Mind to Market

Friday, June 01, 2007

RHIOs Call in Sick

Information Week's cover story this week, Diagnosis Critical, paints a pretty bleak picture of health IT in this country. At issue is the ability to exchange patient data between healthcare providers in a Regional Health Information Organization (RHIO). I mentioned a RHIO which I had personally experienced in a blog last January; the Integrated Physician Network (iPN) Avista. Although RHIOs have some advantages for providers and patients, the economics are not sufficiently compelling for hospitals to create them without grant funding.

The failure of a role model RHIO, the Santa Barbara County Care Data Exchange, at the end of 2006 highlights the problems facing RHIOs and the exchange of patient information. The problems ranged from too ambitious to lack of community support, but in the end the providers could not see the value in the network. SBCCDE spent eight years building their network, if they had been able to accurately predict the time and expense in setting up the system they may have been better able to set expectations. But had they possessed that information at the start would they have proceeded with the project in the first place?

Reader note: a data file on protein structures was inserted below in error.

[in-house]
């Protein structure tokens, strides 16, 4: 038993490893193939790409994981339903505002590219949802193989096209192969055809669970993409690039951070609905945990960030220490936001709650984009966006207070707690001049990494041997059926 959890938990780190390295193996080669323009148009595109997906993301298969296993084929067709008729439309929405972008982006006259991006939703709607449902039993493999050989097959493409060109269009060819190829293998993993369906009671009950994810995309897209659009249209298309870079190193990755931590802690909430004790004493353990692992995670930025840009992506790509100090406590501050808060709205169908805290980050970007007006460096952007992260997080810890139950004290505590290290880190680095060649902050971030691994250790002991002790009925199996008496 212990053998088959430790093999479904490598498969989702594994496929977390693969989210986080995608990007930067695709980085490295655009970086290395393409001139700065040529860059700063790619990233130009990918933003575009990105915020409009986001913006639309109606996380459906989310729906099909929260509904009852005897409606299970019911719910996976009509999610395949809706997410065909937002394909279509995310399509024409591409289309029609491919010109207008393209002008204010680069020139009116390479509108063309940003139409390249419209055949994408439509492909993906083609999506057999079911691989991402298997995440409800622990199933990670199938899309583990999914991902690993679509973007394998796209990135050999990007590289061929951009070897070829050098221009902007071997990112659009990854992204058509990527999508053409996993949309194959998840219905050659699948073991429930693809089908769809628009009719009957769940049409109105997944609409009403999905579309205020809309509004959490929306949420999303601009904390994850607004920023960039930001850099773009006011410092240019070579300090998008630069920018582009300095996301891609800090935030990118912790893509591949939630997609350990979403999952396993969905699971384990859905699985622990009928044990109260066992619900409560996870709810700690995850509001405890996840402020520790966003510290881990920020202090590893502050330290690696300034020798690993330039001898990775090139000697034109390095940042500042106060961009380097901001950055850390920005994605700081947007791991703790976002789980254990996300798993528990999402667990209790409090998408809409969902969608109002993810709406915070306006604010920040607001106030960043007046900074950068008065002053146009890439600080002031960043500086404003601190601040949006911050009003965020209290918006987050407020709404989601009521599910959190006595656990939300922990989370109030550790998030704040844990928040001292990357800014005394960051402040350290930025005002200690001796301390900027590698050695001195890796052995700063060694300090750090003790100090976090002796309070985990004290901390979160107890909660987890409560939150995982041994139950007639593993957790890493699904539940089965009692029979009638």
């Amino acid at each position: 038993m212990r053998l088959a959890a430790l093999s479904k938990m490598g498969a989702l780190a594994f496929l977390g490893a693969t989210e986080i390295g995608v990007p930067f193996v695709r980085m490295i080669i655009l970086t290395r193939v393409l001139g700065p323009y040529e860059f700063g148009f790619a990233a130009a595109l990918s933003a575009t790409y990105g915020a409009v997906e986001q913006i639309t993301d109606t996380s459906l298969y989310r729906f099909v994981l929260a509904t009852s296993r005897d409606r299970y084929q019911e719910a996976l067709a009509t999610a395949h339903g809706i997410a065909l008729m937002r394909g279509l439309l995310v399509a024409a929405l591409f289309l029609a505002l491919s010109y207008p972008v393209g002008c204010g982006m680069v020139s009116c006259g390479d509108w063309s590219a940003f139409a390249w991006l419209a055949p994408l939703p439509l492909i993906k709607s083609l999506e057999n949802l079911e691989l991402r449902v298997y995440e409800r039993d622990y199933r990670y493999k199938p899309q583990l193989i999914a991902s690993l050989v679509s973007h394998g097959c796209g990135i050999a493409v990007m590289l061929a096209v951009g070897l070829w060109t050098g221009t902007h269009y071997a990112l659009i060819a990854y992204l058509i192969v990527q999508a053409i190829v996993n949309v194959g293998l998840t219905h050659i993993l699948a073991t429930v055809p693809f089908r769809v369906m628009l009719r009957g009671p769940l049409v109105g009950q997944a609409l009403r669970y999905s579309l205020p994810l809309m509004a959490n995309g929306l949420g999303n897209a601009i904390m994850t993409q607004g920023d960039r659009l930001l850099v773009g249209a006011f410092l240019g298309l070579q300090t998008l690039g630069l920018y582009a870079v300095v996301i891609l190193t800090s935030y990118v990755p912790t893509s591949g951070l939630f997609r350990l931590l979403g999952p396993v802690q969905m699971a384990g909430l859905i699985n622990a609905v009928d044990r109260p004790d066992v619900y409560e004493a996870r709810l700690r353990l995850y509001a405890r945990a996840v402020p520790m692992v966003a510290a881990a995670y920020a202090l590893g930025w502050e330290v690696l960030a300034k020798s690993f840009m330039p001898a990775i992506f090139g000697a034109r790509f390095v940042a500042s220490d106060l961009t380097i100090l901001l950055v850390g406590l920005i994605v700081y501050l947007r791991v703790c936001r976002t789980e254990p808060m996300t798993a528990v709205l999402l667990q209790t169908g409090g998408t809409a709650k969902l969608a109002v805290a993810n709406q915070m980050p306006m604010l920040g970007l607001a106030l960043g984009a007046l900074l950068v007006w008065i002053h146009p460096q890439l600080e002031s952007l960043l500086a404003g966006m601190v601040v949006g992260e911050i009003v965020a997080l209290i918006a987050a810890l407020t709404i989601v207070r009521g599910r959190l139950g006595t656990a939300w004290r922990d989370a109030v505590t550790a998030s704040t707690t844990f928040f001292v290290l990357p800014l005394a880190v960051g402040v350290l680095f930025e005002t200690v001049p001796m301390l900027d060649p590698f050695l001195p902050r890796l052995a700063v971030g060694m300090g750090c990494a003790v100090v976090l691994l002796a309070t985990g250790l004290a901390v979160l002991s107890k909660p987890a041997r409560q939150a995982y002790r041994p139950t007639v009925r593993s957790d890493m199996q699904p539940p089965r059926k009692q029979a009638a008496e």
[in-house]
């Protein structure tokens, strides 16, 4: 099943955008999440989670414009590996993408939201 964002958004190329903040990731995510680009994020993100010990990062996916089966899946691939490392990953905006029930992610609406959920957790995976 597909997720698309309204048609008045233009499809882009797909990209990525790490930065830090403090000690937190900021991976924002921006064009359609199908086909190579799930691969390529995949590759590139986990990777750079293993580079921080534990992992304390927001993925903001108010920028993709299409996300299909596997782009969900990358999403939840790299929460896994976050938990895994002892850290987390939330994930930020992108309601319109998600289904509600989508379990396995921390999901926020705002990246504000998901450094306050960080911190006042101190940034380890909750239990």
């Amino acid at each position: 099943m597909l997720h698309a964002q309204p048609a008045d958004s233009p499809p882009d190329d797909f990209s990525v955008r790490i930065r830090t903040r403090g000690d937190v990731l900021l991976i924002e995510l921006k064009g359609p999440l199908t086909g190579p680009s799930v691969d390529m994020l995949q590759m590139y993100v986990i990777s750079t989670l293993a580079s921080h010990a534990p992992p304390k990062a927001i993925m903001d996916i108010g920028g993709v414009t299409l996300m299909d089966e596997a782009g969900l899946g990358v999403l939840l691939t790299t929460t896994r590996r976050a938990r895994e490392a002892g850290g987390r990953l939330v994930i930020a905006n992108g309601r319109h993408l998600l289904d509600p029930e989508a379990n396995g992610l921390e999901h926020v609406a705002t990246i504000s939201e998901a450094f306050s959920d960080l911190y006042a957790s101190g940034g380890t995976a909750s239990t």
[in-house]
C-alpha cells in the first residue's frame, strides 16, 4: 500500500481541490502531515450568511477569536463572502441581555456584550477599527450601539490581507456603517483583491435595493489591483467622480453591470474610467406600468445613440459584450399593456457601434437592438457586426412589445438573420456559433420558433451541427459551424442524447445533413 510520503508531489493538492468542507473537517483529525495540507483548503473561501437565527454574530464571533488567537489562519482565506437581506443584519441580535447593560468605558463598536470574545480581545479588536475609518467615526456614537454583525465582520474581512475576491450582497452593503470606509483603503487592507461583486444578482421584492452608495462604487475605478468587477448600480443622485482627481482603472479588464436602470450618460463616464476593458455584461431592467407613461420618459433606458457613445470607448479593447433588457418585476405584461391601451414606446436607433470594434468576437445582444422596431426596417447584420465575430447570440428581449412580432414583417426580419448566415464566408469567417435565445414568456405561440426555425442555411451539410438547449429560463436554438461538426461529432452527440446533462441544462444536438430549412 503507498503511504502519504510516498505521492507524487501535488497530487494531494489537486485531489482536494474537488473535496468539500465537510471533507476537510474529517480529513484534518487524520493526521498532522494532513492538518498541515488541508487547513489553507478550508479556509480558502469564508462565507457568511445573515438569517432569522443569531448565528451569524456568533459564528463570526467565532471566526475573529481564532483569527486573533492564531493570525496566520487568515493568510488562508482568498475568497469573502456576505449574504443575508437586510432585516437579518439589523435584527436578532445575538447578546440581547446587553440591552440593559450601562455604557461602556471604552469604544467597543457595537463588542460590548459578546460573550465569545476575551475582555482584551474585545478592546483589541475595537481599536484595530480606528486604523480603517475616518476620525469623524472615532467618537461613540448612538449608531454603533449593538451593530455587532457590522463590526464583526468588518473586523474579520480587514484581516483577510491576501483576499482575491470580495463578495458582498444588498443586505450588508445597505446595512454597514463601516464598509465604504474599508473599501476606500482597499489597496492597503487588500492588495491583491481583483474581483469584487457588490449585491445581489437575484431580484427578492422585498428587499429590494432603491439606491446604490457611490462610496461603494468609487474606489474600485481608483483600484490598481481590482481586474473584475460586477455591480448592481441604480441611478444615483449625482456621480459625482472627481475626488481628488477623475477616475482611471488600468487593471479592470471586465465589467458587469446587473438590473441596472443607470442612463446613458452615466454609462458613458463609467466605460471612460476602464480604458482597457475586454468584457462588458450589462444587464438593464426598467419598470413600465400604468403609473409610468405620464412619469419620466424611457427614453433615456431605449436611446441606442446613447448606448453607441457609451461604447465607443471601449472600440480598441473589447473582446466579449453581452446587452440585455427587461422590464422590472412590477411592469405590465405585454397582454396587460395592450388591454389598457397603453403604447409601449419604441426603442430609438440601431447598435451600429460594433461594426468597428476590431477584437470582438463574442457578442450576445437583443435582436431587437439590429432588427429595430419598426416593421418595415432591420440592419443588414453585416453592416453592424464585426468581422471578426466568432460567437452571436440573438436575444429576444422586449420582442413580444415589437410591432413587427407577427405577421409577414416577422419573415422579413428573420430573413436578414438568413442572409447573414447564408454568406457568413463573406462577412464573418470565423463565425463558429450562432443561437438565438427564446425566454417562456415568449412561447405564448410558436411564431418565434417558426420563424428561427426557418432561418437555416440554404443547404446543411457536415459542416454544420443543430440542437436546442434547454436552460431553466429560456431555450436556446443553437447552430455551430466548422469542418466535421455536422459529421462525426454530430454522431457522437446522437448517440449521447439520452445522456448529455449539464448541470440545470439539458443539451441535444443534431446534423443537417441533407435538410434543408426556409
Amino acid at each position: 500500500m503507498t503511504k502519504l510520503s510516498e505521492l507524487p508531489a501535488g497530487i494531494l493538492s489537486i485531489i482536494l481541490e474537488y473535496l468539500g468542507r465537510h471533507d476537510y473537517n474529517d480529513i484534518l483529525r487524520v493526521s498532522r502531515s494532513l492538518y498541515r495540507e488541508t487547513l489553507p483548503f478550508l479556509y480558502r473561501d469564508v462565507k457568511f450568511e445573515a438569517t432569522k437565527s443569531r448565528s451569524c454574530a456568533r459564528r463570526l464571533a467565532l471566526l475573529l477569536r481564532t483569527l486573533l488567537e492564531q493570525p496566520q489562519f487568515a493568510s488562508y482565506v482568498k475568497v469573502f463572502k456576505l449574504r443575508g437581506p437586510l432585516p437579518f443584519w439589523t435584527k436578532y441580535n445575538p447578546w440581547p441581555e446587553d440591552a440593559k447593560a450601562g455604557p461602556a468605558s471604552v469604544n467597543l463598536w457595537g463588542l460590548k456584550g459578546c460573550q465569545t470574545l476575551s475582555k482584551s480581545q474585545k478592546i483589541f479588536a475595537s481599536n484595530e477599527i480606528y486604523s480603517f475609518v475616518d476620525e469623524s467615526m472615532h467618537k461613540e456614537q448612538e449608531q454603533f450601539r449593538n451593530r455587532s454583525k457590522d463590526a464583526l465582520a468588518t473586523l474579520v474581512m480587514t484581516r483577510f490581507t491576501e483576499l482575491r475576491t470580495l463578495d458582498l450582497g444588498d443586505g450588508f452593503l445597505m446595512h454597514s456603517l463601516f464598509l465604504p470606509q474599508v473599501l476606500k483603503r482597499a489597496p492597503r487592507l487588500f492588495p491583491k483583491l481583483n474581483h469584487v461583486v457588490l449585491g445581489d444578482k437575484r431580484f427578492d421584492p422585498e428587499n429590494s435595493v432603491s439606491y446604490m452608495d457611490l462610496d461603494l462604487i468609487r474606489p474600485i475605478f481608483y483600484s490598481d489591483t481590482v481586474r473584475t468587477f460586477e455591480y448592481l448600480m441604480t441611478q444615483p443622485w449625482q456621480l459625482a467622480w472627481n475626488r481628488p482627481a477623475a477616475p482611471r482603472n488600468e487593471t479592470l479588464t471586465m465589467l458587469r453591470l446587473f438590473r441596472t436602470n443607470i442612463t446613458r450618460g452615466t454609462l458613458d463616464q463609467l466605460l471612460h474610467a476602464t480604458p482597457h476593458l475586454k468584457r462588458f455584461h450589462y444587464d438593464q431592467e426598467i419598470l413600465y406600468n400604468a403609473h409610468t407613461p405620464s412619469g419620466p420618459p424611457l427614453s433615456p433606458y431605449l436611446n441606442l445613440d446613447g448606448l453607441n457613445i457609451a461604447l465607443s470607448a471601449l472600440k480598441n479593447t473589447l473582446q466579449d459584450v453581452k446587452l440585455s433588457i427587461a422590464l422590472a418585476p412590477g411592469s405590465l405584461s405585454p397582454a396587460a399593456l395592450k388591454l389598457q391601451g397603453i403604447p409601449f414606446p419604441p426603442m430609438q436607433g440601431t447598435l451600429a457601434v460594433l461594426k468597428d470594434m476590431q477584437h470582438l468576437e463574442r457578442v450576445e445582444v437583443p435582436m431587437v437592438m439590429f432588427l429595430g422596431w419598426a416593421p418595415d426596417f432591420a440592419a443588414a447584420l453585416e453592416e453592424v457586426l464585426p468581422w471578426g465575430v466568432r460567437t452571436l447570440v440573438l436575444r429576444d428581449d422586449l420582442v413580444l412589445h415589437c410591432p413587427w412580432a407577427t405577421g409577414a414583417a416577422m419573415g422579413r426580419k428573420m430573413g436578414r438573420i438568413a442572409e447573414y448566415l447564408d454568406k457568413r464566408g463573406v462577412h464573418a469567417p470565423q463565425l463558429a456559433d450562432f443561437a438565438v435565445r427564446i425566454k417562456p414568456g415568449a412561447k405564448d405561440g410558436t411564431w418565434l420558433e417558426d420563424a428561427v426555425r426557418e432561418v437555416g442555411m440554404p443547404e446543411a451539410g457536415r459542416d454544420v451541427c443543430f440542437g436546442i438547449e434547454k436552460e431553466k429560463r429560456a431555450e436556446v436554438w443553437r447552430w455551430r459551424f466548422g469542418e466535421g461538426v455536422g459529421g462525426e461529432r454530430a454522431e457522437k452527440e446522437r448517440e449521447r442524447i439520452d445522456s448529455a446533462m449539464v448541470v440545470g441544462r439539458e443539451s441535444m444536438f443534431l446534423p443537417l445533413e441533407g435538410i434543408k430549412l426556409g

Integrated healthcare systems, such as Kaiser Permanente and the UK's National Health Service, have strong economic incentive to streamline processes and reduce costs, motivating them to persevere even when struggling against daunting cultural and technical hurdles. But the loose federation of healthcare providers in the U.S. doesn't have those incentives; the costs of inefficiencies just get passed along to the consumers.

The American Health Information Community, an advisory group to the federal government, is expected to recommend that doctors using health IT systems receive higher reimbursement rates for treating Medicare patients. Although creating financial incentives to drive health IT is a powerful motivator, there are people who feel that nothing short of a government mandate will be necessary to drive adoption. I'm all in favor of holding out a carrot, but do we really think using the stick will speed the process?

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